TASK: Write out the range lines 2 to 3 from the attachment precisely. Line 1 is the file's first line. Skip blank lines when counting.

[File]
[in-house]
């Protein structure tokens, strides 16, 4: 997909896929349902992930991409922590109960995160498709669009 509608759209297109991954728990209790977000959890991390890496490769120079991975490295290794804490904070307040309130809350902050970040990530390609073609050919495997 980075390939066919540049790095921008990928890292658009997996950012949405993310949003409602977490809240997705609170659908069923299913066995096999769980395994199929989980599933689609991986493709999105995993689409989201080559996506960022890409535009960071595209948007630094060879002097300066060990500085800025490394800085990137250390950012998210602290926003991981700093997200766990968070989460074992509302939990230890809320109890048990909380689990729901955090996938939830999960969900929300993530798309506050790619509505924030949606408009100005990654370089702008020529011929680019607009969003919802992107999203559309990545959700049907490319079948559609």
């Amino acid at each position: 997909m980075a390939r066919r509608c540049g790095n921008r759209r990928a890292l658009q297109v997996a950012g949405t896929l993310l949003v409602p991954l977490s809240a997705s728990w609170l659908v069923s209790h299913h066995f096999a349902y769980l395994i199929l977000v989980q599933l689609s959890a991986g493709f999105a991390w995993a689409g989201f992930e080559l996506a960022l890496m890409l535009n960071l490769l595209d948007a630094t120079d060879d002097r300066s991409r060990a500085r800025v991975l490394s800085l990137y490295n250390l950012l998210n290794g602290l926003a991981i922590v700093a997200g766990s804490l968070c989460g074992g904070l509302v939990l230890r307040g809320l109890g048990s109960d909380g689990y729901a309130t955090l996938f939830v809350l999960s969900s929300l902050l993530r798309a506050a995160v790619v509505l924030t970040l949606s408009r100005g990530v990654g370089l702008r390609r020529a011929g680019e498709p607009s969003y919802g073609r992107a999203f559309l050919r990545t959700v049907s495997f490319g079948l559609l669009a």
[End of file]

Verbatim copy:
């Protein structure tokens, strides 16, 4: 997909896929349902992930991409922590109960995160498709669009 509608759209297109991954728990209790977000959890991390890496490769120079991975490295290794804490904070307040309130809350902050970040990530390609073609050919495997 980075390939066919540049790095921008990928890292658009997996950012949405993310949003409602977490809240997705609170659908069923299913066995096999769980395994199929989980599933689609991986493709999105995993689409989201080559996506960022890409535009960071595209948007630094060879002097300066060990500085800025490394800085990137250390950012998210602290926003991981700093997200766990968070989460074992509302939990230890809320109890048990909380689990729901955090996938939830999960969900929300993530798309506050790619509505924030949606408009100005990654370089702008020529011929680019607009969003919802992107999203559309990545959700049907490319079948559609």
């Amino acid at each position: 997909m980075a390939r066919r509608c540049g790095n921008r759209r990928a890292l658009q297109v997996a950012g949405t896929l993310l949003v409602p991954l977490s809240a997705s728990w609170l659908v069923s209790h299913h066995f096999a349902y769980l395994i199929l977000v989980q599933l689609s959890a991986g493709f999105a991390w995993a689409g989201f992930e080559l996506a960022l890496m890409l535009n960071l490769l595209d948007a630094t120079d060879d002097r300066s991409r060990a500085r800025v991975l490394s800085l990137y490295n250390l950012l998210n290794g602290l926003a991981i922590v700093a997200g766990s804490l968070c989460g074992g904070l509302v939990l230890r307040g809320l109890g048990s109960d909380g689990y729901a309130t955090l996938f939830v809350l999960s969900s929300l902050l993530r798309a506050a995160v790619v509505l924030t970040l949606s408009r100005g990530v990654g370089l702008r390609r020529a011929g680019e498709p607009s969003y919802g073609r992107a999203f559309l050919r990545t959700v049907s495997f490319g079948l559609l669009a």